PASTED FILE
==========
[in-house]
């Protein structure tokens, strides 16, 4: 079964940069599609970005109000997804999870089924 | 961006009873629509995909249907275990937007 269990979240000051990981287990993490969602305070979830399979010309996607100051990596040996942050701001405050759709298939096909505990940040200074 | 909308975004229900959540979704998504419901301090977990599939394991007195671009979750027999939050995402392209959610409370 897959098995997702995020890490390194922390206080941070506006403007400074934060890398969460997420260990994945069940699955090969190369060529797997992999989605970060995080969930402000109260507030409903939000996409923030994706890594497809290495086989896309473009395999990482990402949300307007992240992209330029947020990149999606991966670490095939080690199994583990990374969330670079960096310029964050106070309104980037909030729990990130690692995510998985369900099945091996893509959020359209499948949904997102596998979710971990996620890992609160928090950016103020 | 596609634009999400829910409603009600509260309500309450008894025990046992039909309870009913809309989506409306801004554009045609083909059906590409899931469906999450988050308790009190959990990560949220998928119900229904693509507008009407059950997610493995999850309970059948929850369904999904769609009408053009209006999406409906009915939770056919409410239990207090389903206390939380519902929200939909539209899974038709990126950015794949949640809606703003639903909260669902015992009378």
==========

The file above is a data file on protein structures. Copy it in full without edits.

[in-house]
């Protein structure tokens, strides 16, 4: 079964940069599609970005109000997804999870089924 | 961006009873629509995909249907275990937007 269990979240000051990981287990993490969602305070979830399979010309996607100051990596040996942050701001405050759709298939096909505990940040200074 | 909308975004229900959540979704998504419901301090977990599939394991007195671009979750027999939050995402392209959610409370 897959098995997702995020890490390194922390206080941070506006403007400074934060890398969460997420260990994945069940699955090969190369060529797997992999989605970060995080969930402000109260507030409903939000996409923030994706890594497809290495086989896309473009395999990482990402949300307007992240992209330029947020990149999606991966670490095939080690199994583990990374969330670079960096310029964050106070309104980037909030729990990130690692995510998985369900099945091996893509959020359209499948949904997102596998979710971990996620890992609160928090950016103020 | 596609634009999400829910409603009600509260309500309450008894025990046992039909309870009913809309989506409306801004554009045609083909059906590409899931469906999450988050308790009190959990990560949220998928119900229904693509507008009407059950997610493995999850309970059948929850369904999904769609009408053009209006999406409906009915939770056919409410239990207090389903206390939380519902929200939909539209899974038709990126950015794949949640809606703003639903909260669902015992009378």